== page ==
Cowichan homeowners will pay about $9 next year to get island intercity passenger-rail service back on track, a committee of regional directors unanimously decided Wednesday.
That $9 breaks down to $3.12 per $100,000 of assessed property value, so owners of a $300,000 home would chip $9.12 into fixing 48 bridges on the decaying E&N line between Courtenay and Victoria.
It total, Cowichanians will contribute $488,100 as a one-time grant-in-aid for $3.2 million in bridge renovations by owner the Island Corridor Foundation.
Approval of the valley’s portion is expected by the Cowichan Valley Regional District board on Nov. 14, chairman Rob Hutchins said.
He cited economic opportunities, reduced oil use, and saving the corridor for future generations as reasons for Cowichan’s nod.
“With peak oil, we know the price of gas won’t be going down. As population and density increases, trains become a very viable means of moving people and goods.”
Three other districts voting about the tax ask, totalling $2 million, include Nanaimo, Comox, and Alberni.
Comox and Alberni have also approved their share in principal, ICF’s Graham Bruce said.
The capital regional is being asked for $1.2 million.
“I’d like to get the work started by spring,” said Bruce.
“Our best chance for passenger service is fall of 2013. We’ve still got the capital and Nanaimo regions to deal with, and negotiating a new train system with Via.”
Tax hikes could span five years.
CVRD is targeting its tax hit for 2013 to duck delays and interest charges, staff explained Wednesday.
The $3.2 million will join $15 million from provincial and federal coffers to repair tracks and other stuff on the E&N on which passenger service was sidetracked last year due to safety issues.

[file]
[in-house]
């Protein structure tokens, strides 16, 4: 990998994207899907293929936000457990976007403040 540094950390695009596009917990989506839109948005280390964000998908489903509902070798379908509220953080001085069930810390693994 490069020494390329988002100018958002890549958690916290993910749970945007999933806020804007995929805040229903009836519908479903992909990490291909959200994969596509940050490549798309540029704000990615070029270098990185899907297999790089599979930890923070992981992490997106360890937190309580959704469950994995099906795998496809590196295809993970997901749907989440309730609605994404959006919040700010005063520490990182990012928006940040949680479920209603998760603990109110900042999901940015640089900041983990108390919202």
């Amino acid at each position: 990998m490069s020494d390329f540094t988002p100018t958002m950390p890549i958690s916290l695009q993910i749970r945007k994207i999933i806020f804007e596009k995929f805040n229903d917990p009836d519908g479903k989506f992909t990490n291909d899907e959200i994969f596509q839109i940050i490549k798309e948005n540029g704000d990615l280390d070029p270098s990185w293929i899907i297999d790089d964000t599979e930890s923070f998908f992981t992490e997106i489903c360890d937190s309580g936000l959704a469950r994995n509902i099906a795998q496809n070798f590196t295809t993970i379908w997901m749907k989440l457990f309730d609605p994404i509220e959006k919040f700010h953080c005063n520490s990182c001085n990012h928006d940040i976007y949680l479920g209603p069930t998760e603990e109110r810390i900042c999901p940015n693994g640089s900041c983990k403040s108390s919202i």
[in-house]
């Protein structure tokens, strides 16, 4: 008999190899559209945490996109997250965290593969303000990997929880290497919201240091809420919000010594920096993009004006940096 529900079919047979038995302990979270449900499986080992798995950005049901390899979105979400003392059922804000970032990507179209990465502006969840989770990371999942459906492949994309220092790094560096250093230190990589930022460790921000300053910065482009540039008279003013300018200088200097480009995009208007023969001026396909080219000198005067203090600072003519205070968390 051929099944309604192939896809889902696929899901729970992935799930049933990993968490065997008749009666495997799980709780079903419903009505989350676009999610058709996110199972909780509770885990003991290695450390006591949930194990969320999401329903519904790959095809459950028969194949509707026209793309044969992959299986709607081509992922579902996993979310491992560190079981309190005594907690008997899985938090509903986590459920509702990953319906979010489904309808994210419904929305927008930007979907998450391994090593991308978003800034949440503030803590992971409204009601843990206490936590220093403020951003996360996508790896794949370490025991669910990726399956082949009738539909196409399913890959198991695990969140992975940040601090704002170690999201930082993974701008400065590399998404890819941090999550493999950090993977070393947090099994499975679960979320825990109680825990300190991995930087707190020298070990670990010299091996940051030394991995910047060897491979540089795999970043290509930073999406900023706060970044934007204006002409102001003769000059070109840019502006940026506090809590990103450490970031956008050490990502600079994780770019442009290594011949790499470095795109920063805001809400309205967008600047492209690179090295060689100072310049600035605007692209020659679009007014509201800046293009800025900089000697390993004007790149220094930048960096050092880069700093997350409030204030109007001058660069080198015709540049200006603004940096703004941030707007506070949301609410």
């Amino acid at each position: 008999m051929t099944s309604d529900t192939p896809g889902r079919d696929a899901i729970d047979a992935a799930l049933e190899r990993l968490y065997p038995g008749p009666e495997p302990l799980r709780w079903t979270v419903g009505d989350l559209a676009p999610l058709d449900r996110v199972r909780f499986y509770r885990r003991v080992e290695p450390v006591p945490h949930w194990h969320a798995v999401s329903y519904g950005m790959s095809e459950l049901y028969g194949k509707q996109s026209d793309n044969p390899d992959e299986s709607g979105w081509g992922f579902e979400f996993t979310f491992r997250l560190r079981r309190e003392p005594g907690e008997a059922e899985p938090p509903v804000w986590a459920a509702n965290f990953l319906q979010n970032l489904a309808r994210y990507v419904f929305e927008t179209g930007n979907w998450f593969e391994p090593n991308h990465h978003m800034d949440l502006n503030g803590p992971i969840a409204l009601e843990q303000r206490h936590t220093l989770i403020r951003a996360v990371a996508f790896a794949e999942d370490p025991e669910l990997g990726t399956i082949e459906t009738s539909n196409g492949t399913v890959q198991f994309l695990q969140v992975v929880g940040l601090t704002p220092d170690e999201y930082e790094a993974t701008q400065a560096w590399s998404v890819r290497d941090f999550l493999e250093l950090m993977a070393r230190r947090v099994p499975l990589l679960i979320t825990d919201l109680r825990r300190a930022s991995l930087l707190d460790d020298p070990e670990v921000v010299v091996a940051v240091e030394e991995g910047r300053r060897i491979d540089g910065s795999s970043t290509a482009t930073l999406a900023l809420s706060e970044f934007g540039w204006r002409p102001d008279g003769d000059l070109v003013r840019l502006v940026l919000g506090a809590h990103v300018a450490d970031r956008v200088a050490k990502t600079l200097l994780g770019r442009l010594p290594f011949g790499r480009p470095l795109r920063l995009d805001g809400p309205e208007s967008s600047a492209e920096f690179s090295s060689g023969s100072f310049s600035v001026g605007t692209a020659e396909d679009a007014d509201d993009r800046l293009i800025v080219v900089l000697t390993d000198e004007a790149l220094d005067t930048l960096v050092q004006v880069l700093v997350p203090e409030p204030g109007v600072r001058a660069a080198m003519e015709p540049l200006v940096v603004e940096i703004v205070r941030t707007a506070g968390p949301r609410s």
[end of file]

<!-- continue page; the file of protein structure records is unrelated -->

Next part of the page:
Freight rail still runs slowly on the 225-kilometre line.
A return of passenger service would spell long-promised passenger, excursion, and tourist runs between Victoria and Courtenay, plus more freight hauling.
A total of about $104 million is ultimately needed to bring the train corridor up to full snuff, ICF brass has said.
CVRD Director Lorern Duncan (Cowichan Station/Sahtlam/Glenora) said the revamped line will allow leveraging of more government funds, and see local work done.
But he questioned when a fully equipped, inspected line will realistically start.
“I see the commuter from Langford in, but not from Nanaimo down at this time.
“The population up here isn’t that great,” Duncan said.
“The amount of work needed from Courtenay to Langford is quite large, and I’m not sure if we can overcome safety issues on that stretch —
there’s a whole pile of unknowns.
“We really want commuter service but needs up here are different than down in the CRD.”
Baby steps, explained Bruce.
“This is phase one. Commuter rail would be a totally separate initiative with a different train. This is about intercity passenger service from Victoria to Courtenay, and improving tracks to run on schedule.”
A very rough intercity schedule could see early-morning passenger service start in Nanaimo, reaching Victoria around 7:45 a.m.
It would leave Victoria for Courtenay at 8 a.m., arrive at 12:30 p.m., then head back to the capital at 1 p.m., arriving at 5 p.m., then head for Nanaimo at 6 p.m., explained Bruce.